War’s first casualty is truth. This is what Hiram Johnson, a Republican Senator from California who served in the U.S. for 30 years, said during World War I. Coincidentally, he died on Aug. 6 1945 - the day the U.S. dropped an atomic bomb on Hiroshima.
The never-ending struggle of journalists is to uphold truth, whether in times of war or peace. In that regard, times of peace have recently proved trickier than times of war. Not just in Turkey, but throughout the world.
While the challenges faced by journalism in the digital ‘post-truth era’ may have transformed our ways of working, the fundamentals of sound reporting remain unchanged. Fairness, accuracy, a diversity of perspectives as well as an unbiased dynamic vision are necessary to avoid giving into the 24-hour information pollution that has sneaked into our lives through the technological devices in our pockets.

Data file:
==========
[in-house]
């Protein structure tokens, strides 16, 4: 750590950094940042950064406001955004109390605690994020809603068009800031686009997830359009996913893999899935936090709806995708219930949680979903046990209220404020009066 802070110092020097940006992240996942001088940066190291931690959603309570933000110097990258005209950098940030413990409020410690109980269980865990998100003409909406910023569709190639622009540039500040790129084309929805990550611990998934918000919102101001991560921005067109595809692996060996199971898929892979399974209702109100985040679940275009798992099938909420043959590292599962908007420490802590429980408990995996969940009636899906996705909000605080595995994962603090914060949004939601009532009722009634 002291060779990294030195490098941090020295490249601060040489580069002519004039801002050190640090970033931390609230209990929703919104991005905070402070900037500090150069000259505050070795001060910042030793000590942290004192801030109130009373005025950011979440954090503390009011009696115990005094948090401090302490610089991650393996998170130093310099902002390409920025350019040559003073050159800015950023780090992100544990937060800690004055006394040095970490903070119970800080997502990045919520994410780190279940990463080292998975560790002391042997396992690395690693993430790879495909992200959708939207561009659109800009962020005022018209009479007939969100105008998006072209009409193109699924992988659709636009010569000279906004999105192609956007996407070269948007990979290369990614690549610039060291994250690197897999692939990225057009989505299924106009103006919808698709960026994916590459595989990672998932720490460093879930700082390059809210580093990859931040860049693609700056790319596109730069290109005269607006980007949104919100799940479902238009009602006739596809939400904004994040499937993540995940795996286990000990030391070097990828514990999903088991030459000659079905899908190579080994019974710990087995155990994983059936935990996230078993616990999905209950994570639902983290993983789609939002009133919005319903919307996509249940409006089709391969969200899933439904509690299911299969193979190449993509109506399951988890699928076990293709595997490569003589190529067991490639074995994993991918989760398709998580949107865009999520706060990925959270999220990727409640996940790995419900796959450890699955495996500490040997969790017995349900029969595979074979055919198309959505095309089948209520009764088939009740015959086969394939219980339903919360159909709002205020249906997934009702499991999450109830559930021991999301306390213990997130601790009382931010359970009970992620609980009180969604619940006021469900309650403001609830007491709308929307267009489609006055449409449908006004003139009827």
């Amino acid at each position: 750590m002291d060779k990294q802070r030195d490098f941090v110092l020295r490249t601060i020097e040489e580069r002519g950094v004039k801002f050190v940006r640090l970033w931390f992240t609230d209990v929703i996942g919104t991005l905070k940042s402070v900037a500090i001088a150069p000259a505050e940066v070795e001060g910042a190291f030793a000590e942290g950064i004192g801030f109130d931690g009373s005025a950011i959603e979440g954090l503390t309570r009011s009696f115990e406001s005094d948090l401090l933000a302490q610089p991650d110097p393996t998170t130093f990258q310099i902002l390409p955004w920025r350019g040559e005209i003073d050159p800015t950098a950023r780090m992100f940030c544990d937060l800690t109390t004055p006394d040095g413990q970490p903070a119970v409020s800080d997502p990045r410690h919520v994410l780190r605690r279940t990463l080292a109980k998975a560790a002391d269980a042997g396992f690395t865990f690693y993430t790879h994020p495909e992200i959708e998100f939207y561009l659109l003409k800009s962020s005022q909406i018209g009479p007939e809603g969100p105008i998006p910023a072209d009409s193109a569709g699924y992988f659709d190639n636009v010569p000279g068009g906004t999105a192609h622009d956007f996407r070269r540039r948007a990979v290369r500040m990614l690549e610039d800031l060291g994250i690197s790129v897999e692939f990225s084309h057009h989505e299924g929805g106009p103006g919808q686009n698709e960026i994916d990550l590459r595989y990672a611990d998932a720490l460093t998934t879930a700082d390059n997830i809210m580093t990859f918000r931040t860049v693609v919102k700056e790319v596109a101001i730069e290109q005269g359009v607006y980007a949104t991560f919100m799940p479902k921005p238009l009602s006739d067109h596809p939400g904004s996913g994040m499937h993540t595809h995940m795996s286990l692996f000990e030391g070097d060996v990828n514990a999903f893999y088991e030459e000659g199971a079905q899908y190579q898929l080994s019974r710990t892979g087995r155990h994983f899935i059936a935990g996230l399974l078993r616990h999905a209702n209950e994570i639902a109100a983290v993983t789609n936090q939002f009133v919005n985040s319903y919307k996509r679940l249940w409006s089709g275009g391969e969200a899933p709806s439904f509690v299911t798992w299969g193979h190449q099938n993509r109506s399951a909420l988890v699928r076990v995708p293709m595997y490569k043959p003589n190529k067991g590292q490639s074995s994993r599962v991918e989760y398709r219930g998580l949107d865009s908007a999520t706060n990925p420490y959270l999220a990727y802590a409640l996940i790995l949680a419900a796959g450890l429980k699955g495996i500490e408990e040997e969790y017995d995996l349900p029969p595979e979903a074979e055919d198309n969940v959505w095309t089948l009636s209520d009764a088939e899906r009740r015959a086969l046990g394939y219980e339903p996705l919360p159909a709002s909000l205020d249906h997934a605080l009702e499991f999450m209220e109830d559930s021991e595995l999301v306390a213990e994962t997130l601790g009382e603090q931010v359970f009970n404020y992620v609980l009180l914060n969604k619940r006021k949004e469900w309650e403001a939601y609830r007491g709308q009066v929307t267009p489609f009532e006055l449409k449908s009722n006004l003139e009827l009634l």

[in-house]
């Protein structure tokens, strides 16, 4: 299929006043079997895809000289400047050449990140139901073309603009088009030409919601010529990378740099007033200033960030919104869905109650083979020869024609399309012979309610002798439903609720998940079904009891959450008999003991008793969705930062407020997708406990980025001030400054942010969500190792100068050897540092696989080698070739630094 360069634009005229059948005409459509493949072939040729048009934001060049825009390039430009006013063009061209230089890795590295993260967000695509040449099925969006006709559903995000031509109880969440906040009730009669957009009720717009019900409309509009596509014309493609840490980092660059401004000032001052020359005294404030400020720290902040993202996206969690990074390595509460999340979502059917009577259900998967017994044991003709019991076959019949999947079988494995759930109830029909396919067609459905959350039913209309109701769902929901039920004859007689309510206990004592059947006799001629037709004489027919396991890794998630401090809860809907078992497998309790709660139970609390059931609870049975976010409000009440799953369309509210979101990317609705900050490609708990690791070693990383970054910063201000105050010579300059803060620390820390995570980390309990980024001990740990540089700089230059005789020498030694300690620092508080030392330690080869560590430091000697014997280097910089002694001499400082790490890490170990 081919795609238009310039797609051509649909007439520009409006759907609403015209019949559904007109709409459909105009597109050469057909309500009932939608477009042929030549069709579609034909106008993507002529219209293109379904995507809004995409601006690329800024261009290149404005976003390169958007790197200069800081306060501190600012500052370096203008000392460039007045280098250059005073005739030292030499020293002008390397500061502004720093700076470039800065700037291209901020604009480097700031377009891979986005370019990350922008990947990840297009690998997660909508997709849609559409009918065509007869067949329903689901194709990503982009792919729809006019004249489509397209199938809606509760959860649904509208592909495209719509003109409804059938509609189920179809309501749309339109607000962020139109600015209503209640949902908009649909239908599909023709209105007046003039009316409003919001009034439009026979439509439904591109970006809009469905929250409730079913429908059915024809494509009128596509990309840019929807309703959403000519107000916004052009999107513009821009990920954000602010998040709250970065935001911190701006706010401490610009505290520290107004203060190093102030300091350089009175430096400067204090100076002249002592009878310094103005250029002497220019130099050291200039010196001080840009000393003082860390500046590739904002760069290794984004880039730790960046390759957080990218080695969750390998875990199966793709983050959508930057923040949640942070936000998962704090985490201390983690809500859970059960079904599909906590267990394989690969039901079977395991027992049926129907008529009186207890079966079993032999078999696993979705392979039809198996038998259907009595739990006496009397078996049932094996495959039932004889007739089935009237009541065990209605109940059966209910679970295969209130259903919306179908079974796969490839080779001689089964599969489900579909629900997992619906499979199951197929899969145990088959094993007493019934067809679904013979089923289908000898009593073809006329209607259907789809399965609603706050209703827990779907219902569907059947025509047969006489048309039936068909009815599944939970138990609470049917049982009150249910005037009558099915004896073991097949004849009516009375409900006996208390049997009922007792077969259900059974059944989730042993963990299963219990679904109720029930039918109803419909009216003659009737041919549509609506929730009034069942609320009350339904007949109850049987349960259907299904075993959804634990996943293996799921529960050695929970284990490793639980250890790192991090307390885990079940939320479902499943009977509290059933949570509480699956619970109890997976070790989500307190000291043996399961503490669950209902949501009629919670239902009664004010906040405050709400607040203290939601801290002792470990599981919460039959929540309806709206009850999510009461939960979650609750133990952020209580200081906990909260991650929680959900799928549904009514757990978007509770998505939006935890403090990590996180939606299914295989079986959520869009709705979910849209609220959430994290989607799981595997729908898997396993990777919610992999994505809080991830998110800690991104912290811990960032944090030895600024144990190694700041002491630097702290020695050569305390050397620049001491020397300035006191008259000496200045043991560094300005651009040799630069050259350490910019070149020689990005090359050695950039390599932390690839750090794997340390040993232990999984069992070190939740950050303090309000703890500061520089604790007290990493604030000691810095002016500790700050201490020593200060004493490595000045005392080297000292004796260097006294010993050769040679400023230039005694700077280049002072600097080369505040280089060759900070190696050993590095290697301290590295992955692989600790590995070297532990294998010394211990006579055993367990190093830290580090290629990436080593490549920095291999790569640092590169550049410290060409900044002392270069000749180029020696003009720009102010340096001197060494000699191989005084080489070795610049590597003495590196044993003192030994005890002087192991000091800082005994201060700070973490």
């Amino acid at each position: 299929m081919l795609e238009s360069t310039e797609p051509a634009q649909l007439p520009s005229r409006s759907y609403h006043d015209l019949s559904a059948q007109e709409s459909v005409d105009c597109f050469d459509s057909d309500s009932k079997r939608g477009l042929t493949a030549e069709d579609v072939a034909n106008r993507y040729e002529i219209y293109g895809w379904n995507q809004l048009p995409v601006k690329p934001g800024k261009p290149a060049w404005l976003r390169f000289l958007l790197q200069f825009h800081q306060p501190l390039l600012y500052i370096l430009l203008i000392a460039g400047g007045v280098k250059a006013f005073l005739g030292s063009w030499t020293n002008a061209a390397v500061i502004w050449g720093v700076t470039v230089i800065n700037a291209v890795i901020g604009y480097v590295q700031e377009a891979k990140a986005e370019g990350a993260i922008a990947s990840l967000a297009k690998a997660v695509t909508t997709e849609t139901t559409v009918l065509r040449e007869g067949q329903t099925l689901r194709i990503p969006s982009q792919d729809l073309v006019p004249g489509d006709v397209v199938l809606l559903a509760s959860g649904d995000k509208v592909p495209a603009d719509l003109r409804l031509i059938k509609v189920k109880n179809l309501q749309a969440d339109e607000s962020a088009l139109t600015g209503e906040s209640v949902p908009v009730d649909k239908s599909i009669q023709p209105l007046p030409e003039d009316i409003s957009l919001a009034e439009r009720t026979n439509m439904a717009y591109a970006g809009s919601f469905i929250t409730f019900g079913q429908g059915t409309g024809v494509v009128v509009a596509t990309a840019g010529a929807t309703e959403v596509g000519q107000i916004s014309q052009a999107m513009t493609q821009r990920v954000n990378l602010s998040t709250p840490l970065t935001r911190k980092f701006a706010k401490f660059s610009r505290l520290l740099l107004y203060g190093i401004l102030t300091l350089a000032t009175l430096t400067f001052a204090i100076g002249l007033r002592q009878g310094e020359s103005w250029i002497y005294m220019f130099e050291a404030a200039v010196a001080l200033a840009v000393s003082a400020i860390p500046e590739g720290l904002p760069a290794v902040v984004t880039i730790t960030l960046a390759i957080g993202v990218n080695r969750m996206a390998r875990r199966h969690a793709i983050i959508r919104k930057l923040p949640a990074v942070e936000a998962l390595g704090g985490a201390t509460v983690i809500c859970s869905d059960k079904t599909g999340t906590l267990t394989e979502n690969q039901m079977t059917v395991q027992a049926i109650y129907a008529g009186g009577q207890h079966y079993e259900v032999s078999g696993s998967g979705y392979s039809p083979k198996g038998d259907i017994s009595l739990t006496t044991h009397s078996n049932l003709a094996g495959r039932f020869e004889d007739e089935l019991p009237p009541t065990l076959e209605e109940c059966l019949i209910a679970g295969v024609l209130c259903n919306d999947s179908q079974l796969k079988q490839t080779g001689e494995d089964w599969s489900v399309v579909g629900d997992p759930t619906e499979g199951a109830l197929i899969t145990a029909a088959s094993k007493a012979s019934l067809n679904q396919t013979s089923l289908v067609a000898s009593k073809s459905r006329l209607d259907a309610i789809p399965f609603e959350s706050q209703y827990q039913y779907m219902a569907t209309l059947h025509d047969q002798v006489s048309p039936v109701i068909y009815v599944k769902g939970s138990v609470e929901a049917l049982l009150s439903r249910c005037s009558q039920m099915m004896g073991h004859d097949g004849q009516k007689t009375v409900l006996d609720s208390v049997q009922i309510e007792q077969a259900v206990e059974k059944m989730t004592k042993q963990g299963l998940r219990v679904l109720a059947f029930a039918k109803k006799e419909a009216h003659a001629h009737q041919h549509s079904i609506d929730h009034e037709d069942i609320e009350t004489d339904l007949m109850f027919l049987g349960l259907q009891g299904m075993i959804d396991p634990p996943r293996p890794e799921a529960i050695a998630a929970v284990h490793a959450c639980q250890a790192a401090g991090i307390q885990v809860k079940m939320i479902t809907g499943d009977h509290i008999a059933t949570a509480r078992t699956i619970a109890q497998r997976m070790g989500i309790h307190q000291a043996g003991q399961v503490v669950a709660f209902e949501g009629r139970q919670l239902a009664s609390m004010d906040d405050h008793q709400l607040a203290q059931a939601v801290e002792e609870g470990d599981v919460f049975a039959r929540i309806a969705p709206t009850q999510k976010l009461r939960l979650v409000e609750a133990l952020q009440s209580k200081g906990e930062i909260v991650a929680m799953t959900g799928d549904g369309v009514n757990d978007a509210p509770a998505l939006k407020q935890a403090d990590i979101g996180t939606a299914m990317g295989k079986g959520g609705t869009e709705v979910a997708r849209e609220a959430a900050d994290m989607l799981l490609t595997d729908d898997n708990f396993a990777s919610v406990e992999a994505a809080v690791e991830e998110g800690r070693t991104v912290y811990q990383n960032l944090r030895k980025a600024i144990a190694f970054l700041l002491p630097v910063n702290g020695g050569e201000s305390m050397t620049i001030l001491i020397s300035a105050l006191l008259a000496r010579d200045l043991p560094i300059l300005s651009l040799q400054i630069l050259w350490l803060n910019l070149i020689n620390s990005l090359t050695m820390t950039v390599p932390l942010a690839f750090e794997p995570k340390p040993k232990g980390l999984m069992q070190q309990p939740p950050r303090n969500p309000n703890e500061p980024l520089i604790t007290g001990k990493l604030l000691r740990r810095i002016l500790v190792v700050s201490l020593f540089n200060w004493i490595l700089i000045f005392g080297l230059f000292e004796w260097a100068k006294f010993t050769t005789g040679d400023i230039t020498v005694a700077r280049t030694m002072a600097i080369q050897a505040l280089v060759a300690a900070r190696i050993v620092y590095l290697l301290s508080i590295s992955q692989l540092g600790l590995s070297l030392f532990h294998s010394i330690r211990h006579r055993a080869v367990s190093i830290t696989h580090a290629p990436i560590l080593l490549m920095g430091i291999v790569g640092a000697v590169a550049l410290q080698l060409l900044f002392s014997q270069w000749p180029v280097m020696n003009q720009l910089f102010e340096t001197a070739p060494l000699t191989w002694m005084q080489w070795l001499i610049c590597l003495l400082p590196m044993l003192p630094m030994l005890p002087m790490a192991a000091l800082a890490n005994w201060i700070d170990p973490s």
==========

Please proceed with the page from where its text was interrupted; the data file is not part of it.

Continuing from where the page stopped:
Beyond the global digital dynamics of the 21st century’s media landscape, the list of challenges is longer and tougher as a journalist in Turkey. The judicial traps that have been set for reporters in the past decade have turned Turkey into a dungeon for journalists. Despite that, a number of independent media outlets have flourished at both local and national levels, rapidly filling the void left by the state’s capture of mainstream media.
Since its establishment in Aug. 2016, Gazete Duvar has been one of the most successful examples of this new wave of soul-searching in Turkey’s media. We now have the honor of joining the family with a new online publication in English which intends to bring a new breath for Turkey-watchers throughout the world.
At a time when even we – the locals – have difficulties determining what is newsworthy, it is no easy feat to recount Turkey’s stories to outsiders. Still, we consider it a noble responsibility.
Democracies endure as long as there is oxygen for free journalism. And great journalism can only survive with an audience that can recognize it. May the future bring us both!
Hoping peace will prevail.